SPARK & Skillastics Team-Up to Get Kids Active

Friday, May 6th, 2011

SPARK is proud to announce a partnership with Skillastics, the leader in engaging, reinforcing, and assessing large groups of children PreK-12 in standards-based fitness and sports specific skill development activities.

Skillastics, now a SPARK Recommended Resource, will enhance SPARK activities by providing an additional assessment tool, allowing the instructor the freedom to view a large amount of children engaging in activities supported by a SPARK lesson. This partnership was formed to foster greater access to quality physical activity solutions for schools and community-based organizations nationwide.

SPARK Executive Director Paul Rosengard adds, “I’ve been a big fan of Sandy (Spin) Slade and Skillastics for a long time. Their products are an excellent supplement for our SPARK teachers and youth leaders and I recommend them highly. I’m especially excited about Skillastics’ application in after school environments where space limitations and instruction of children from multiple grade levels are common place.”

Skillastics is considered a “new and improved twist” in circuit training, and allows 1 to 100 children of varying ages and athletic abilities to participate and enjoy being active at one time. They provide solutions for physical education, after school, and early childhood programs.

Their newest offering, “Character is Cool”, is designed as a teaching tool to help children interact positively with one another while participating in cooperative fitness activities that emphasize character traits such as good sporting behavior, respect, responsibility, teamwork, caring and honesty.

Since its introduction in 2003, Skillastics is enjoyed in over 20,000 physical education classes, after school programs, and community-based organizations throughout the world!

For more information on Skillastics please visit www.skillastics.com.

What is a PEP Grant?

Wednesday, April 13th, 2011

The PEP Grant, also known as the Carol M. White Physical Education Program (PEP) Grant, is a federally funded grant program designed to award money to local education agencies and community-based organizations, including religious organizations, to help them initiate, expand, or enhance physical education programs for K through 12 students. In 2011, the PEP Grant will award schools and community-based organizations anywhere from $100,000 to $750,000 for programs that help students work toward meeting state standards for physical education.

Money from PEP Grants may be used to purchase physical education equipment, provide support for students, provide training and education to teachers and staff members, bring in programs and teachers from outside the school or organization, and to initiate new physical education programs. Applicants are required to create a new program or improve an existing program that helps students make progress toward meeting state physical education AND one or more of the following initiatives:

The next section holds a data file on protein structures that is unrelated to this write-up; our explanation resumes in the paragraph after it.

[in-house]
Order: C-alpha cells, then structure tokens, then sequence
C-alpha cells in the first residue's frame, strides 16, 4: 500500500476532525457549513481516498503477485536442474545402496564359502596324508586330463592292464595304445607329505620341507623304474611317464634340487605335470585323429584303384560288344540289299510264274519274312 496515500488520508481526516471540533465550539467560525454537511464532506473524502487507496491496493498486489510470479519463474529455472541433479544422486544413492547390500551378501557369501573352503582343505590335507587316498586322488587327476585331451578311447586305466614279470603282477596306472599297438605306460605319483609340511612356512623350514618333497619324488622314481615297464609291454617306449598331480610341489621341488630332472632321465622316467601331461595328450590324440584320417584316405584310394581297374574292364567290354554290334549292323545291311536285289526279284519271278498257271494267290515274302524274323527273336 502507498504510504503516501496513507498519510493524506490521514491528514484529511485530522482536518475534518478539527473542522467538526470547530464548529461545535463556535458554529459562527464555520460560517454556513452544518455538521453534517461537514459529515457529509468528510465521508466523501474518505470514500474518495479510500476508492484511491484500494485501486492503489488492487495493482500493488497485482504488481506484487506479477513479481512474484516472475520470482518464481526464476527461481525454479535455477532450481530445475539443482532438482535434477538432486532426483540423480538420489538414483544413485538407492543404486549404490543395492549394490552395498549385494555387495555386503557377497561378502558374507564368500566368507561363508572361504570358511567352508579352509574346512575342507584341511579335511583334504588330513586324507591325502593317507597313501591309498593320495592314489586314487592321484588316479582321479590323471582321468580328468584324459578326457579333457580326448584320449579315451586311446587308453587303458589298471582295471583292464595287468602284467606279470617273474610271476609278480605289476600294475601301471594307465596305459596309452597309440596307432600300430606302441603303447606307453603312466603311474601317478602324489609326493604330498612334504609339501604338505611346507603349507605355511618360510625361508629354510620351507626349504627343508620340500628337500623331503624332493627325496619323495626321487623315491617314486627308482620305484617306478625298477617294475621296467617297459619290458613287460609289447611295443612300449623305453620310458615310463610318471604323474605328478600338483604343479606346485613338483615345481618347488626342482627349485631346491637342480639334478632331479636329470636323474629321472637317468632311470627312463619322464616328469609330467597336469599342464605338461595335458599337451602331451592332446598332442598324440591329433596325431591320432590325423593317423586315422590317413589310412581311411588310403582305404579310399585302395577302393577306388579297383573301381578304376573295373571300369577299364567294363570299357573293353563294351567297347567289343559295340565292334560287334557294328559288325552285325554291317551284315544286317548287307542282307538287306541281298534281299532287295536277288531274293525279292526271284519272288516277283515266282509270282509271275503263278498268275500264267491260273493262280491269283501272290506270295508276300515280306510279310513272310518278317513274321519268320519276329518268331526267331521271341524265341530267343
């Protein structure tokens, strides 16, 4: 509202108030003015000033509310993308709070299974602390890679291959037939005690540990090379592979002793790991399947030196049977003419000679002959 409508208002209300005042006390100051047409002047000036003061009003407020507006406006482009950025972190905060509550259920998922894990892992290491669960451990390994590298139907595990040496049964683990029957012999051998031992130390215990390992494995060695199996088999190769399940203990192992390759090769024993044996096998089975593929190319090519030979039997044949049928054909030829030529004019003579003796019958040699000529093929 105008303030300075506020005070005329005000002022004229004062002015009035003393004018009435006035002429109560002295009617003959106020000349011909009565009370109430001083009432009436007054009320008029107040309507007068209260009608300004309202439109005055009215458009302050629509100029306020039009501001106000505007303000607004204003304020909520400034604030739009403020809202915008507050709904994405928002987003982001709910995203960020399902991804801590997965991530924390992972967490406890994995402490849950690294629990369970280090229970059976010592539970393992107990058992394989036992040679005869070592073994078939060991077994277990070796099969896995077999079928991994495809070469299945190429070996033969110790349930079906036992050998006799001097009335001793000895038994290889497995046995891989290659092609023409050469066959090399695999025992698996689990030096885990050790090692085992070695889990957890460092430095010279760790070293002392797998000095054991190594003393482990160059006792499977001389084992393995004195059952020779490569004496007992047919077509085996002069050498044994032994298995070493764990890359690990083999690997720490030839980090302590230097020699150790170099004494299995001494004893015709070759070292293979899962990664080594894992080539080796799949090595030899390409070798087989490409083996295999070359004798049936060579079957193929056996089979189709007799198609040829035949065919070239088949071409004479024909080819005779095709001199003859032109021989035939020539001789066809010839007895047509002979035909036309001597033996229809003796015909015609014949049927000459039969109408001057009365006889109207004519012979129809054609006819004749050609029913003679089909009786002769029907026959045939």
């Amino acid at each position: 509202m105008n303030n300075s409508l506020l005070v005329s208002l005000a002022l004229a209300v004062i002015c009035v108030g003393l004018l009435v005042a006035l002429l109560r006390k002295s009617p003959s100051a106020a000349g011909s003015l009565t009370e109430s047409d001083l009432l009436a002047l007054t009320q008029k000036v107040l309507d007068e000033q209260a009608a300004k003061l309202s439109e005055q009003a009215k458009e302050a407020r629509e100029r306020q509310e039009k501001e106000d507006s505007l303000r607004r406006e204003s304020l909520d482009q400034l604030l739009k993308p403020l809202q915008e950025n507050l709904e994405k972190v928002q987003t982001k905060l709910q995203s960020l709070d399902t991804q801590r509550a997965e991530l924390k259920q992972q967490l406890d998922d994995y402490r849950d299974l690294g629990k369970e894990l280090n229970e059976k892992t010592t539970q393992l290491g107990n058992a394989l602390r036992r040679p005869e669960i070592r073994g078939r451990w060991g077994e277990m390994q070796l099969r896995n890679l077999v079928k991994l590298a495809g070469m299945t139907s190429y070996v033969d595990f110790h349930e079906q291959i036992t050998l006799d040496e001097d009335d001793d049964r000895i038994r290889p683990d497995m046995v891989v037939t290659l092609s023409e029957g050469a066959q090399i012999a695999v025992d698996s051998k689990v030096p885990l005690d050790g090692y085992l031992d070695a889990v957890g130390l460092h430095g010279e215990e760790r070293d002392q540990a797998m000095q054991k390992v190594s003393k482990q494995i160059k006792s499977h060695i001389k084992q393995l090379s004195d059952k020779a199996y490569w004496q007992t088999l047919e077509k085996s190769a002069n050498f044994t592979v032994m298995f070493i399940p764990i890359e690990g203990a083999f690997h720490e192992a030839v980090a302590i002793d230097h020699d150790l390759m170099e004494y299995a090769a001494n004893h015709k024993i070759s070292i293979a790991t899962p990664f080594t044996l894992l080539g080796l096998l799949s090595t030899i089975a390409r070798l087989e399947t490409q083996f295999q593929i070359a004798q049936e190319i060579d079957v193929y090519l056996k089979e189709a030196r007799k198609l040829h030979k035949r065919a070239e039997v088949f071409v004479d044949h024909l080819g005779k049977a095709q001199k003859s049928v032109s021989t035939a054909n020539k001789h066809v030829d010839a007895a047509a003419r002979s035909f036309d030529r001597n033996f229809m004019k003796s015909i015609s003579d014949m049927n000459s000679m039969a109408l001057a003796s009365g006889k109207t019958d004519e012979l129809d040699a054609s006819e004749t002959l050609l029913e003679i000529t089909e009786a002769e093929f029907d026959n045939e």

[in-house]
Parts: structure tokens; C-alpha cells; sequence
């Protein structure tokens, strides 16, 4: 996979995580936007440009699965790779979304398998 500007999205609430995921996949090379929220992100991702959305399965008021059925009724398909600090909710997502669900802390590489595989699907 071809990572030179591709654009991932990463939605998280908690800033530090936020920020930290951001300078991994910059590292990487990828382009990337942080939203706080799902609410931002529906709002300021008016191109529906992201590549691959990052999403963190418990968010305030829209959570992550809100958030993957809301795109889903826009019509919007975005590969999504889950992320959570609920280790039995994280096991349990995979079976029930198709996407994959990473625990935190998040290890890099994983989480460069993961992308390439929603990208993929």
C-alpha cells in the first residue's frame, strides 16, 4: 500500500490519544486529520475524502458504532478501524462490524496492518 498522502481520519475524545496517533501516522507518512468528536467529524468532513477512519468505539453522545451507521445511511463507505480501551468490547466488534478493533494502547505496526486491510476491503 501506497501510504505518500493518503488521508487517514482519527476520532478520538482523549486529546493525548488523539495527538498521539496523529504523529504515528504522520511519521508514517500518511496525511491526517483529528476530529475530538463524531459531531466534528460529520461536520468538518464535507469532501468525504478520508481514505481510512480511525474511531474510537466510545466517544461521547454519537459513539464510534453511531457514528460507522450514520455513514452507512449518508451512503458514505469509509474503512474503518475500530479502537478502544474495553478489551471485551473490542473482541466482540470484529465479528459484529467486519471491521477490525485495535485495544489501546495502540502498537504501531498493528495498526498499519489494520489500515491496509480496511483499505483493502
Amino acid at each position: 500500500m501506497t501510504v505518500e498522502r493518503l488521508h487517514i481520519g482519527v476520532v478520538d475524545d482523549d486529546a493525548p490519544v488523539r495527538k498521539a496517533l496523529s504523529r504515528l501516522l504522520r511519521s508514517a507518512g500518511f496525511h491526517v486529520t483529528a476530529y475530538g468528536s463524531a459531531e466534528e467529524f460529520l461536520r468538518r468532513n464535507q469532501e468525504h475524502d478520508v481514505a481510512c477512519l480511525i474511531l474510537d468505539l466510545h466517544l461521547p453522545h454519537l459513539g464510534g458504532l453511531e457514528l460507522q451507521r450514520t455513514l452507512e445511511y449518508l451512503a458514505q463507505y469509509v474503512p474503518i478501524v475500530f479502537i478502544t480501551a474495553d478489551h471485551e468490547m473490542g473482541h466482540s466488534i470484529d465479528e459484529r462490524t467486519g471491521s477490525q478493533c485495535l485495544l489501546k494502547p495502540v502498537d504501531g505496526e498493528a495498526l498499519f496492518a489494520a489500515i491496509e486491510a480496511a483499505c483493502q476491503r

• Helping students understand, improve, and maintain physical well-being
  • Enhancing physical, mental, social, and emotional development through instruction in physical activities and motor skills
  • Development of cognitive concepts about fitness and motor skills that support healthy lifestyles
  • Education in healthy eating habits and nutrition
  • Professional development for physical education teachers to stay current on physical education research, issues, trends, and programs

Examples of Physical Education Programs

Past PEP Grants have been awarded to schools and organizations to implement programs ranging from innovative playgrounds to short-term auxiliary programs and after school programs. Some types of programs that have received PEP grant money in the past have included:

  • Evidence-Based Physical Education Programs
  • Community outreach programs
  • Integrating technology into PE
  • Purchasing equipment such as pedometers and heart rate monitors
  • Implementing “lifetime activities” rather than individual and team sports
  • Bringing in specialty organizations that help schools implement innovative PE lesson plans and programs
  • New, different, and innovative activities
  • Ropes courses
  • Adventure programs

Schools and organizations that are competitive in the application process include programs with elements that provide long-term benefits for students by encouraging a lifelong commitment to fitness that will decrease the costs of medical care associated with inactivity, poor nutrition, and obesity. Programs should include activities for all students, including those with disabilities. Competitive organizations and programs make a connection between physical activity, mental or academic performance, and general well being.

Over 150 PEP winners have chosen to implement SPARK Physical Education or After School programs in their schools. To see why so many schools successfully win PEP grants when they include SPARK as part of their proposal, Click Here.

PEP Grantwriting Information and Tips

If your school or organization does not have a grant writer on staff, consider hiring a professional grant writer with experience writing federal grants. If you use teachers or other staff members to write the grant, an outside consultant can help improve the grant by reviewing it and asking important questions about the essential elements of your grant. There are several websites and online documents available to assist you specifically with the PEP grantwriting process.